If you want to hold private conversations with another party over radio then perhaps amateur radio is not for you as this goes against the whole principle of Amateur Radio.
Listening to amateur radio broadcasts is actively encouraged, and in the UK a licence is not required for listening.
A simple receiver capable of listening to sideband broadcasts and odd bit of long wire is all that's required.
In the past it was common to hear an Amateur operator saying goodbye to any short wave listeners at the end of their conversation. If you listen carefully at about 10 minutes in the station DF2BO says goodbye to anybody still listening.
DF2BO speaking to Peter VK4ZP in Brisbane Queensland, on 7.16209 MHz
CW station calling CQ on 7.00994 MHz, I don't know the callsign or details of the station as I can't read Morse code however I did recognise the distinctive rhythm of the letters C and Q.
Transmitting the letters CQ on a particular radio frequency is used as an invitation for any operators listening on that frequency to respond. It is widely used in amateur radio.
German station unidentified on 7.15794 MHz
DF2BO name, Tom, near Stuttgart speaking to Rob VK2XZ who I can't hear on 7.16200 MHz, then speaking briefly with Chris VK2SR who I can't hear
Another brief bit of morse code
An unknown commercial station broadcasting on 7.35520 on AM
Comment #1 posted on 2018-03-06 20:33:46 by Michael
I love the idea of tuning around and simply demonstrating what you can hear. However, I would suggest to add a bit more of commentary to make it more meaningful to those who not already know what they are listening to.
Let me add, that the morse code (CW) signal in both cases was a french station F5IN. Calling CQ DX, a general call for far away stations, in the first bit and just finishing a transmission in a contact in the second one.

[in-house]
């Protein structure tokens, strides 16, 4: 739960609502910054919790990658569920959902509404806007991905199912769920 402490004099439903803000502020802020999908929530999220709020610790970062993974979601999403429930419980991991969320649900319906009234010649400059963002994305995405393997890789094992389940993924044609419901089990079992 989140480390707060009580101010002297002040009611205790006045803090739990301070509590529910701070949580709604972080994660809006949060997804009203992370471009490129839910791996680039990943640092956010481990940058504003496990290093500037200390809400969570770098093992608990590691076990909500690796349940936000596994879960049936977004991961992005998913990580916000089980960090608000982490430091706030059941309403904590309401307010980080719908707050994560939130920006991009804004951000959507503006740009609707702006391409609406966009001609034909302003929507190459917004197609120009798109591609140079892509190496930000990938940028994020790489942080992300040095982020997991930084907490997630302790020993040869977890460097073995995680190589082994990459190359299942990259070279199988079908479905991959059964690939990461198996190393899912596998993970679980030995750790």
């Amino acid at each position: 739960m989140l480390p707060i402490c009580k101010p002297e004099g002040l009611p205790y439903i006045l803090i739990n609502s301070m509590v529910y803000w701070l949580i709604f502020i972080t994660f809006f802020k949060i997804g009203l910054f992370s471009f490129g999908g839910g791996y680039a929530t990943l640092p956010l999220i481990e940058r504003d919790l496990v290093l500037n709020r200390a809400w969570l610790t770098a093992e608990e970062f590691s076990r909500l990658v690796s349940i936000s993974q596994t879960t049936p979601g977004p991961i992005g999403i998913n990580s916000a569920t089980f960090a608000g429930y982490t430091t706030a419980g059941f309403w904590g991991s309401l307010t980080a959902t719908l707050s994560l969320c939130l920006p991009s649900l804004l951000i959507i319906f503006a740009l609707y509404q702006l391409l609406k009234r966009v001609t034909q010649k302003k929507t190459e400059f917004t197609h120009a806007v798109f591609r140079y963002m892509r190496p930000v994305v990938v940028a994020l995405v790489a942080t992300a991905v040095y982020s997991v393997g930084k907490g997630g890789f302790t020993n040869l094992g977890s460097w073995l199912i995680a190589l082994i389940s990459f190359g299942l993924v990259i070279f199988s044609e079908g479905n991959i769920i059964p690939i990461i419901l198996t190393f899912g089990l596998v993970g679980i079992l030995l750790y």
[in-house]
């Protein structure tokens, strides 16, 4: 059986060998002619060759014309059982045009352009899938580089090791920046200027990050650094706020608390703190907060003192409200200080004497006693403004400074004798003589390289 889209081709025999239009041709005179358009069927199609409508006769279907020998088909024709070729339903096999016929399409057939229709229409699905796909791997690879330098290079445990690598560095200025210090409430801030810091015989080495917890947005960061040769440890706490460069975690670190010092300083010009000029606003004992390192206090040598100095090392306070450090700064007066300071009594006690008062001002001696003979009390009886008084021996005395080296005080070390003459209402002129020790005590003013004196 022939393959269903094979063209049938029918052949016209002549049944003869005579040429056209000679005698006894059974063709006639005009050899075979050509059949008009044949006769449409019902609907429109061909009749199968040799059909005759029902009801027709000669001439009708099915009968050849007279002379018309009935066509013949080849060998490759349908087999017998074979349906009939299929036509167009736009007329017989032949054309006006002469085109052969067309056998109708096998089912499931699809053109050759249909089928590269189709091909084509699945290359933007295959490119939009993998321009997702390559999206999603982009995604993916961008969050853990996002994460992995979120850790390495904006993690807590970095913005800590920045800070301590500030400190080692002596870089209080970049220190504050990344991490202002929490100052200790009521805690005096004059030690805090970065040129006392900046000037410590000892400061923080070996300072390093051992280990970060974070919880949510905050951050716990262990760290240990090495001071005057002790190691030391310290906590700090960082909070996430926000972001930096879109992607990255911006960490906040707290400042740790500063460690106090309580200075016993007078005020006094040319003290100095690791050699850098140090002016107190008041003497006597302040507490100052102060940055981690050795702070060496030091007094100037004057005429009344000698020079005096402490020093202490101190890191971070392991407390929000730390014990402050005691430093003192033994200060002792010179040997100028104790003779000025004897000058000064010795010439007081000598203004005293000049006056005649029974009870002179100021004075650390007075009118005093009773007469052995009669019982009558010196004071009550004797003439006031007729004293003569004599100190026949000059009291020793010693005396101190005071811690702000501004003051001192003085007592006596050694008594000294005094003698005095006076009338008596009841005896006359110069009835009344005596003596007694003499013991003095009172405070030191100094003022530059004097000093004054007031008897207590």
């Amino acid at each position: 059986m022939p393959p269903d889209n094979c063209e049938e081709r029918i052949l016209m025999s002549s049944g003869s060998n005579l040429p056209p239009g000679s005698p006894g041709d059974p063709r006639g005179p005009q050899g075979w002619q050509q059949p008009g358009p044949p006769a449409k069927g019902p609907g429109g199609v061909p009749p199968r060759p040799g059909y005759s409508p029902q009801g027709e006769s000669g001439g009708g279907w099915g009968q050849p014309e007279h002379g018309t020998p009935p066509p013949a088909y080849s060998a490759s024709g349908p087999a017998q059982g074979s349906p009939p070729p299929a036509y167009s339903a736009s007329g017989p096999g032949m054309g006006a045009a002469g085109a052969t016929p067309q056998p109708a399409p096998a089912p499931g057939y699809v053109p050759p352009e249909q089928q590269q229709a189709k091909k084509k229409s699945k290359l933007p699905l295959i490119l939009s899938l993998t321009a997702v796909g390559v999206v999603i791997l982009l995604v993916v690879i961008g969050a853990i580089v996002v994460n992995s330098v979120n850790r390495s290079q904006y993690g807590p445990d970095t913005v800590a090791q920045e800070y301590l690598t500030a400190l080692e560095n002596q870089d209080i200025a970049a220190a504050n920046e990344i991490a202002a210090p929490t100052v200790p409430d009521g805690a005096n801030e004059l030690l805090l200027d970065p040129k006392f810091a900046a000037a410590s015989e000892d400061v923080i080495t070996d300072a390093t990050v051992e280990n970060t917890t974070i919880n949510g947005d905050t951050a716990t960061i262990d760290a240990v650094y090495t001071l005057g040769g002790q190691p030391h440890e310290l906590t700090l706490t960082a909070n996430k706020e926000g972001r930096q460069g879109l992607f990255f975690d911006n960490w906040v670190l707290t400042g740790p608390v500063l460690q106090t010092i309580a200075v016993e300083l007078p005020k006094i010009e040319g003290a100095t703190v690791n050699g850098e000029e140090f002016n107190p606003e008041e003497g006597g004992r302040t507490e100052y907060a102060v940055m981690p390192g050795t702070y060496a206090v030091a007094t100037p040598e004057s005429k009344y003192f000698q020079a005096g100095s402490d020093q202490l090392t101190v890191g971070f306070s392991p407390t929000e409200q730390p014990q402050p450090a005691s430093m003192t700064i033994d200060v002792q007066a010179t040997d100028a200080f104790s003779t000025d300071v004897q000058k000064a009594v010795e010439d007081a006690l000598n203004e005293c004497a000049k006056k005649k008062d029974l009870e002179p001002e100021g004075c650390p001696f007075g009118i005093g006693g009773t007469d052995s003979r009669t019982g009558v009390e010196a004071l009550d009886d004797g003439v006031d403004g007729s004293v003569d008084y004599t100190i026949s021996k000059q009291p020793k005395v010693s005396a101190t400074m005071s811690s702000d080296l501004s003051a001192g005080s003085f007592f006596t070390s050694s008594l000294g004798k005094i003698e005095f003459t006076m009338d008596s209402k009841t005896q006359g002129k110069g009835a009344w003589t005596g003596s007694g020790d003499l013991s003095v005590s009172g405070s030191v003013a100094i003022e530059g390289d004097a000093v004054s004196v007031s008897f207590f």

When Tom, DF2BO, described his antenna set up, this left me mouth gaping. Yagis 2 elements on 80m (3.5Mhz) and 3 elements on 40m (7Mhz)! These are monsters, way beyond what any "normal" amateur will be able to put up. Just an amazing configuration, that almost makes me drool, when thinking about...
I think this is the kind of background information that makes sense to add, to put the audio in context.
Comment #2 posted on 2018-03-10 16:46:45 by MrX
re Great show!
Hi Michael, many thanks for the comment, glad you enjoyed the show and your probably correct that a bit of commentary might have been a good idea. There was a couple of reasons that I chose not to add any commentary first it made the podcast easier to make but the real reason was that I was trying to create a bit of mystery for people that had never heard the strange sounds you'd find when tuning around the amateur radio HF band which I thought might be the case for a large portion of the audience.
When I was a young boy I remember listening to old second world war valved receivers that I occasionally had access to and was fascinated by the strange sounds and voices having no idea what I was listening to I thought initially giving no explanation would create more intrigue for those that had never heard HF before and if there interest was gripped then they could have a look for some show notes. I'll probably add some commentary next time if I do a similar show.
PS many thanks for deciphering the Morse code (CW), and yes that was some incredible set-up DF2BO had certainly beats my half wave dipole flung in the loft :)
Comment #3 posted on 2021-05-19 14:29:18 by Dave (thelovebug)
Coming to this late, but wow!
Having just joined the ranks of Amateur Radio users, it made sense for me to look for HPR episodes relating to Amateur Radio.
I loved this episode, very interesting listening to conversations on the 40m band... real hard-core users on 7MHz!
I did notice that the German station DF2BO wasn't using the NATO Phonetic Alphabet, is this a common occurrence?
Comment #4 posted on 2021-05-29 17:22:56 by MrX
Re: Coming to this late, but wow!
Hi Dave sorry for taking a bit of time to reply. I noticed the comment flag up in my RSS reader and then promptly forgot all about it as things have been crazy busy here. I only remembered thanks to a gentle prod by Dave Morriss.
Glad you enjoyed the show. By coincidence I turned my HF set on just last week something I hadn’t done for a good long while. I must admit to being a bit rusty with the latest rules and regulations but I seem to remember that certainly here in the UK you are encouraged to use the NATO Phonetic Alphabet. I’ve certainly heard various stations using different Phonetics. Perhaps they think it’s easier to hear under noisy conditions or perhaps they just like the sound of it. Personally I just stick with the NATO Phonetic Alphabet.
Dave mentioned you recently became an Amateur, so many congratulations. I’m sure you’ll have lots of fun with the hobby as there are so many directions it can take you.
All the best
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